As a consequence, although Member States are free to determine the statute of limitations as well as the starting date, the Directive states that it cannot exceed 6 years.

In this regard, the Belgian legislator has opted for a delay of 5 years without prejudice to Article 15 of the Act on employment contracts (1 year after its termination or 5 years after the fact that gave rise to the action without the possibility that such delay exceeds the above-mentioned one year) and without prejudice to Article XVII.5 CEL, that provides for a limitation period of 1 year for prohibiting injunctions as in summary proceedings (“action en cessation”/”vordering tot staking”).

The starting point is the same as for non-contractual liability (i.e. the day on which the claimant becomes aware of the wrongful act and the identity of the perpetrator) however with a maximum of 20 years from the day following the day on which the unlawful behaviour took place.

(ii) The preservation of the confidentiality of trade secrets during and after legal proceedings

In order to meet this essential element, the Bill provides that for each procedure involving a trade secret in a principal claim or a counterclaim, the court can take a series of measures under the new Article 871bis of the Judicial Code:

  • the court may prohibit the use or disclosure of information that has been classified as confidential by the court,
  • the court can expressly designate the persons or categories of persons who have access to the hearings and / or documents that the court considers to be confidential,
  • the court can subject the parties (court expert, witnesses, court staff, etc.) to a duty of confidentiality that continues after the end of the procedure, unless it appears that the trade secret no longer meets the three aforementioned conditions under A,
  • the judge may decide to publish or communicate what is not secret (delete what is secret).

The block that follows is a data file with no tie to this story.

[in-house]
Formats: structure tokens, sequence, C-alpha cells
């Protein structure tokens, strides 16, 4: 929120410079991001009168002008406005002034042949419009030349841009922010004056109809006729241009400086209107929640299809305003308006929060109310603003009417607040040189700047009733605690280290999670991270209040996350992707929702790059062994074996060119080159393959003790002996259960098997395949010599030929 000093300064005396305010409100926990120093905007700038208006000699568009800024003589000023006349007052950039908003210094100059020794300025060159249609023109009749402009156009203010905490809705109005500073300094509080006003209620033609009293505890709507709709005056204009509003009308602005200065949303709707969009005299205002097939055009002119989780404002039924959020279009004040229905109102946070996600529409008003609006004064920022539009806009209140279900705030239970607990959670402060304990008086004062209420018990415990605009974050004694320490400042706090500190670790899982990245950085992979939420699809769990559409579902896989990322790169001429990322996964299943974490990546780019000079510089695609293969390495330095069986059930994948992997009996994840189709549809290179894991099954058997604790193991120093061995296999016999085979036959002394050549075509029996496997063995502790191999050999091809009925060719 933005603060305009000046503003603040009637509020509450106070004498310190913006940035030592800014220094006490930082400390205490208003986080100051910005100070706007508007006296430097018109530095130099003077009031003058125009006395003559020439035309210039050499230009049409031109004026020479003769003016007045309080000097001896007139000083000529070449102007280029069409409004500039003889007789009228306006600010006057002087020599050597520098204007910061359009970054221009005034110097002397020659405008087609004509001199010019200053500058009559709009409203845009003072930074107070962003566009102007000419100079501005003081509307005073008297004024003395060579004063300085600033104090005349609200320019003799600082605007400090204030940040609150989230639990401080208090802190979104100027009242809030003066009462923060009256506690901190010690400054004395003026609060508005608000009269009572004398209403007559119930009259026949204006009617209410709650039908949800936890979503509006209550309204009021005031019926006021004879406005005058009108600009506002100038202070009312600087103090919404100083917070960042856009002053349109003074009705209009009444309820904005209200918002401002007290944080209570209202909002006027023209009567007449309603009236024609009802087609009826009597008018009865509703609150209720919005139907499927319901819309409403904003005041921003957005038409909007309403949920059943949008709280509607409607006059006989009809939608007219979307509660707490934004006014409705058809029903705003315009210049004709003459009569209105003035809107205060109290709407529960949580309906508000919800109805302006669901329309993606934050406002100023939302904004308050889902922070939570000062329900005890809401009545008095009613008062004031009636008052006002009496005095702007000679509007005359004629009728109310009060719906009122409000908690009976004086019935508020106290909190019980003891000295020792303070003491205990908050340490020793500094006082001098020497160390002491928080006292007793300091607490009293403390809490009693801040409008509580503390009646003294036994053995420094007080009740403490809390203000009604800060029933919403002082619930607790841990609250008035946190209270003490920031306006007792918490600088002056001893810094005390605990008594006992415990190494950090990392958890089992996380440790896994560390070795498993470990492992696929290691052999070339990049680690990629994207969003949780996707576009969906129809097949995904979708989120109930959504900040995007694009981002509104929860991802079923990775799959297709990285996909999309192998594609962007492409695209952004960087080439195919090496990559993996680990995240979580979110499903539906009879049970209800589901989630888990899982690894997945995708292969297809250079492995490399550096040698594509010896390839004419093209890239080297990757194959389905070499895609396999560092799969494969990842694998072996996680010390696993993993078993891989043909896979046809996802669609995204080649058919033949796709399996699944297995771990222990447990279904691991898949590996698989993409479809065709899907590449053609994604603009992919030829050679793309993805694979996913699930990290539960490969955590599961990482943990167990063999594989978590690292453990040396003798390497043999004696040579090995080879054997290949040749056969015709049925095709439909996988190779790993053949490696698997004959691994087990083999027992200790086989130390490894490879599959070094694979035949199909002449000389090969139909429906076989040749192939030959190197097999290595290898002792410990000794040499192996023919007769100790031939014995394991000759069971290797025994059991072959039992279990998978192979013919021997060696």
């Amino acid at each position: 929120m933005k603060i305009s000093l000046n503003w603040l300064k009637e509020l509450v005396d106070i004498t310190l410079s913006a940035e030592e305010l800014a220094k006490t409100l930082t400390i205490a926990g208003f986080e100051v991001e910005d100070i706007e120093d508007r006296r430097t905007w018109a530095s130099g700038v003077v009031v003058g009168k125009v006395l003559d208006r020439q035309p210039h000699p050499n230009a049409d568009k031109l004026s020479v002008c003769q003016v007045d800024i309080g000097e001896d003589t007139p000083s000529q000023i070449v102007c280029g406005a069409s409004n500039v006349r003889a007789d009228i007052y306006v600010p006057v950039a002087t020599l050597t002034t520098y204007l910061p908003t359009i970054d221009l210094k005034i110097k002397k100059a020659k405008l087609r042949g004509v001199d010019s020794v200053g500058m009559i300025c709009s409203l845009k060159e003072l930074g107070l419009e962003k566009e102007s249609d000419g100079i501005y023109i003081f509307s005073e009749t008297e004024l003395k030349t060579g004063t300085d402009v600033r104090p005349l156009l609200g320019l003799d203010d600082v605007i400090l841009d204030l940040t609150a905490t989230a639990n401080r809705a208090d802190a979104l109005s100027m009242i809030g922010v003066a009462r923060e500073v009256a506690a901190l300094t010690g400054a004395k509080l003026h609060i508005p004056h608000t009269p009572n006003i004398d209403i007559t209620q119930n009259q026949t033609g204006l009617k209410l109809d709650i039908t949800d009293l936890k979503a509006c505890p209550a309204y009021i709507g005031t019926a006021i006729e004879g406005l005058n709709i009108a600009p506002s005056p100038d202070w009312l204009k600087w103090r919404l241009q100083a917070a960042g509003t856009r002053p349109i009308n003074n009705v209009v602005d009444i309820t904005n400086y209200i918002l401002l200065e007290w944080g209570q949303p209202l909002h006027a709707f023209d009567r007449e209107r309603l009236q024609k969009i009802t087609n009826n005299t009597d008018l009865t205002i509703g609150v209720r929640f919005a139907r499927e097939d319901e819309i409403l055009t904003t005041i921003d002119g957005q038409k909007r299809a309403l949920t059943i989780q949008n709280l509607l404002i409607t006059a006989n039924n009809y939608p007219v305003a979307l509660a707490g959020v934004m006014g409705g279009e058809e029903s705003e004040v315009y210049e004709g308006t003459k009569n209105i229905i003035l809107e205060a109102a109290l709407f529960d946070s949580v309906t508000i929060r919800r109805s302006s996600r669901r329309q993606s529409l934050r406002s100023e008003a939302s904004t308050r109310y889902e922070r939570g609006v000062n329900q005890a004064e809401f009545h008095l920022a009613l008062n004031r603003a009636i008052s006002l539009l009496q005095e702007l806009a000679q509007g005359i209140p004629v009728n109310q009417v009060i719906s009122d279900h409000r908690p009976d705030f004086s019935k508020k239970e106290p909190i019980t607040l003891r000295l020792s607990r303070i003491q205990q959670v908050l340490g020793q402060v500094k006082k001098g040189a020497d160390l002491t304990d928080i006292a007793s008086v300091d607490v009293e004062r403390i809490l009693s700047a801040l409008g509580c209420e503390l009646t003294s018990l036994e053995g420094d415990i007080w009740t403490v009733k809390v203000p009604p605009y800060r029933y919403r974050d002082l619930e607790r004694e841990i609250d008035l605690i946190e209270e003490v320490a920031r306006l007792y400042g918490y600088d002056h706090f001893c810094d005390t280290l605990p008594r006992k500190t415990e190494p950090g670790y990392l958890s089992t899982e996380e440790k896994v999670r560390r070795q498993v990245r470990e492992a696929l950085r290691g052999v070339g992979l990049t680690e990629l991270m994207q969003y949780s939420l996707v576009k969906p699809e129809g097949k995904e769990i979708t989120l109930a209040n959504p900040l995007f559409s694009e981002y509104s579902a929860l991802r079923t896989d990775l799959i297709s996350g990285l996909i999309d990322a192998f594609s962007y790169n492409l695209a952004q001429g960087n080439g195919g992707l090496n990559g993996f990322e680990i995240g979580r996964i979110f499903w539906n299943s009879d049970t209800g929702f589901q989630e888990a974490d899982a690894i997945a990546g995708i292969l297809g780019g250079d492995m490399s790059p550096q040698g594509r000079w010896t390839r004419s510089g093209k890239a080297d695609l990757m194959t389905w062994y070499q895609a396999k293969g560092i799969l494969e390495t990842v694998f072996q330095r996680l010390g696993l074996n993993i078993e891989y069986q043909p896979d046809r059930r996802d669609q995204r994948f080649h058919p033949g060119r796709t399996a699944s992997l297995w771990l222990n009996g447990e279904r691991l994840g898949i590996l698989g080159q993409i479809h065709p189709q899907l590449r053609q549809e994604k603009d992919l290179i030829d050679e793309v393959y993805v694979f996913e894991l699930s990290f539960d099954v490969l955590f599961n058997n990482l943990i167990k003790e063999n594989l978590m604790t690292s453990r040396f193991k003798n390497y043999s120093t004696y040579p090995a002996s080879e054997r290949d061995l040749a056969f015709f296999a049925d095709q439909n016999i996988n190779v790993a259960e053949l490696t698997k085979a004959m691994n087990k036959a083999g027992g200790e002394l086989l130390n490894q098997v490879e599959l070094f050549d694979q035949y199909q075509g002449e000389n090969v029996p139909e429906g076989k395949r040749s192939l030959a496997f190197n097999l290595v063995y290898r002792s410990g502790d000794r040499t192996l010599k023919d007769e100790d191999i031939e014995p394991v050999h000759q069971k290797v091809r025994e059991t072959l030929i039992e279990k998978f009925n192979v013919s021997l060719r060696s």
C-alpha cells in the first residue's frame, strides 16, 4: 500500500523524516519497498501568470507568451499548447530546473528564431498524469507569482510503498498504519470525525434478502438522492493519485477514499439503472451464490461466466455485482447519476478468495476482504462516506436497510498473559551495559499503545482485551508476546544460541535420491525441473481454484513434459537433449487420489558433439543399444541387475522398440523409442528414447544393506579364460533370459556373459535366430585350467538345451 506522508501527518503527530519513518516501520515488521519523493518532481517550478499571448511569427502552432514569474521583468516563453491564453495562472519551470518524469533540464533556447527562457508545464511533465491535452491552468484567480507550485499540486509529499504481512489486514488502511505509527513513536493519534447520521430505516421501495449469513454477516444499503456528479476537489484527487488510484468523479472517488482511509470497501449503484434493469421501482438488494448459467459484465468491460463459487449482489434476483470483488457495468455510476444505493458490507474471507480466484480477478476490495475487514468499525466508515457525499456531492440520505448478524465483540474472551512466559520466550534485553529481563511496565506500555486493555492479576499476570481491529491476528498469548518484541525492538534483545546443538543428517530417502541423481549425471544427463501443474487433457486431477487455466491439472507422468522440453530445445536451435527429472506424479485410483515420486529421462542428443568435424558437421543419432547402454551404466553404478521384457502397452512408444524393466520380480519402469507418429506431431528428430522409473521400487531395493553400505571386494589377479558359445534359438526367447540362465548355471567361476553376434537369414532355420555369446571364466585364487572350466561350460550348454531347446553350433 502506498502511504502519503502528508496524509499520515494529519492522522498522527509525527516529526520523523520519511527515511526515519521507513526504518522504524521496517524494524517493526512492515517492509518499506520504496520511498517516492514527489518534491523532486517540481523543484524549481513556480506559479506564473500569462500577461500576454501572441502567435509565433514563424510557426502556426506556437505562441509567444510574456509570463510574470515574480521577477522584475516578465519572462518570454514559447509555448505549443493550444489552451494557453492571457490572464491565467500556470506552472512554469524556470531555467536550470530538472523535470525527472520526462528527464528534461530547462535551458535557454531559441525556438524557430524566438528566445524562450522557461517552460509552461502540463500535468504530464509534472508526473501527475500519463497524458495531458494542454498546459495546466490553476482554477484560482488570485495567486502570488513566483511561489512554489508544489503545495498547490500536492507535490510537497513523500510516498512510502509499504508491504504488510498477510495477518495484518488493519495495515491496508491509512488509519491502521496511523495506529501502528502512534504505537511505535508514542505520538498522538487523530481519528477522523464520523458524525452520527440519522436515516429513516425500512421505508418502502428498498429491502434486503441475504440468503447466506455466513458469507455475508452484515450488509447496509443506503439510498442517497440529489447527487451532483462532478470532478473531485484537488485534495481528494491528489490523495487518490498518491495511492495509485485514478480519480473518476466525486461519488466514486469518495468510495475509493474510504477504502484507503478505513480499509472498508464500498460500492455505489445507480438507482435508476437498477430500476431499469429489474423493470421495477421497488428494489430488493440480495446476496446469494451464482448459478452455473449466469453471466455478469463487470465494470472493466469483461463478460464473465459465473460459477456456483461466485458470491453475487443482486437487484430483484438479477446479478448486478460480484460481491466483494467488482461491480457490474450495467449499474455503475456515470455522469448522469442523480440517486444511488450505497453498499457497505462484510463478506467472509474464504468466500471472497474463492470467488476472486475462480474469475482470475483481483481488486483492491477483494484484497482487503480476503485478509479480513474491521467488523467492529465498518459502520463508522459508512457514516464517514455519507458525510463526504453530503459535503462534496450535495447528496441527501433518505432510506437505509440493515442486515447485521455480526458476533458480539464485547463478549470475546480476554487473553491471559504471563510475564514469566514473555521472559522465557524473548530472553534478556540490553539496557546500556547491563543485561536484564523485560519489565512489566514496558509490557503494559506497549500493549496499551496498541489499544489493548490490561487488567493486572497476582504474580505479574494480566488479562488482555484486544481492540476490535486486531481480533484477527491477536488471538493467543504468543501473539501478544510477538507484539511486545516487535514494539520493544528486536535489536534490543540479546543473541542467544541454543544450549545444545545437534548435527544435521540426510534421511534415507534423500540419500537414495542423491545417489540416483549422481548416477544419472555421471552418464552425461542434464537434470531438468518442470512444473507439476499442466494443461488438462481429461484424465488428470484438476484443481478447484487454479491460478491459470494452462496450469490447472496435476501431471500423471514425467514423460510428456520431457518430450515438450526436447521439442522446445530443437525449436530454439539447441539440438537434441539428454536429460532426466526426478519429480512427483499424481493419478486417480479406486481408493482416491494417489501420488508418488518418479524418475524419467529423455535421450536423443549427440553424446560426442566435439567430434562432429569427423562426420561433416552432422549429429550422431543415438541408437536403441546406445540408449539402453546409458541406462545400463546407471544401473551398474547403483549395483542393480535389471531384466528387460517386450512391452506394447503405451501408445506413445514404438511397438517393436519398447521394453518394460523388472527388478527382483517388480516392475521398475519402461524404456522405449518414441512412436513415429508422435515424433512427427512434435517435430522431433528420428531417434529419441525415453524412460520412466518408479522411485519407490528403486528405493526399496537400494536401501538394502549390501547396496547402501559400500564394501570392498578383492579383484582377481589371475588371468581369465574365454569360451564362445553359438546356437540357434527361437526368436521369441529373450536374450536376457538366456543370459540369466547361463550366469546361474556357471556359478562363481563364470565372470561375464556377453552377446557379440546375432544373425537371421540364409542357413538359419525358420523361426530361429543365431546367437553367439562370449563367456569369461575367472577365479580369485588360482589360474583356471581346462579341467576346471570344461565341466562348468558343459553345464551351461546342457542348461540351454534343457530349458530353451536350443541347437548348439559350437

In order to ensure that this confidentiality obligation is respected and has a dissuasive effect, the judge can decide to subject a breach of this obligation to a penalty (“dwangsom”/”astreinte”). In addition, a fine of between EUR 500 and EUR 25,000 can be demanded from the person who fails to comply with the confidentiality obligation.

(iii) Provisional and protective measures

The holder of trade secrets may request and obtain the following provisional and protective measures, under the threat of penalty (“dwangsom”/”astreinte”):

  • the cessation or prohibition of the use or disclosure or the acquisition of trade secrets on a provisional basis,
  • the prohibition on importing, exporting, stocking, producing, offering, placing on the market or use of goods suspected of infringing the said secrets,
  • the seizure or delivery of the goods suspected of infringing such.

Such provisional measures can be obtained on the basis of Article 19, paragraph 3 of the Judicial Code (provisional measures before doing justice) or Article 584 of the Judicial Code (provisional measures in the context of summary proceedings).

Contrary to what the Directive stipulates, the Belgian legislator has not provided specific provisions requiring the holder of the trade secret to convince the court that there is a sufficient degree of certainty that the following conditions are met:

  • that there is a trade secret,
  • that s/he is the holder thereof, and
  • that there has been an unlawful acquisition, publication or use or that such is imminent.

In fact, we already have sufficient provisions in that area (rules on evidence and the apparent nature of the right).

The judge will have to take into account a series of specific circumstances (weighing interests) in order to render a decision, and will also have the opportunity to:

  • demand a guarantee or an equivalent security from the holder, which will undoubtedly have the effect of limiting these types of procedures, but which is understandable in the light of the measures that can be taken provisionally (and which therefore cannot affect the core of the case),
  • provide for the continued use of the trade secret instead of the aforementioned measures by means of a financial compensation.

Finally, the measures will be revoked if no substantive proceedings are instituted within the period provided for in the decision or, in the absence thereof, within a maximum of 20 working days or 31 calendar days from notification of the decision, depending on which of the two terms is the longest, or if there is no longer a trade secret. In these hypotheses, the defendant has the right to claim compensation for the damage suffered.

This is a procedural novelty in Belgium because the Judicial Code, in the context of summary proceedings, does not require a procedure on the merits to be initiated within a certain period.

(iv) Judicial orders and corrective measures

The holder of trade secrets can request and obtain the following measures, under the threat of a penalty:

  • the cessation or prohibition of unlawful use, disclosure or acquisition,
  • the prohibition of importing, exporting, stocking, producing, offering, placing on the market or use of infringing goods,
  • the application of appropriate corrective measures (the recall of the infringing goods, the disposal of the infringing capacity of the infringing goods, etc.),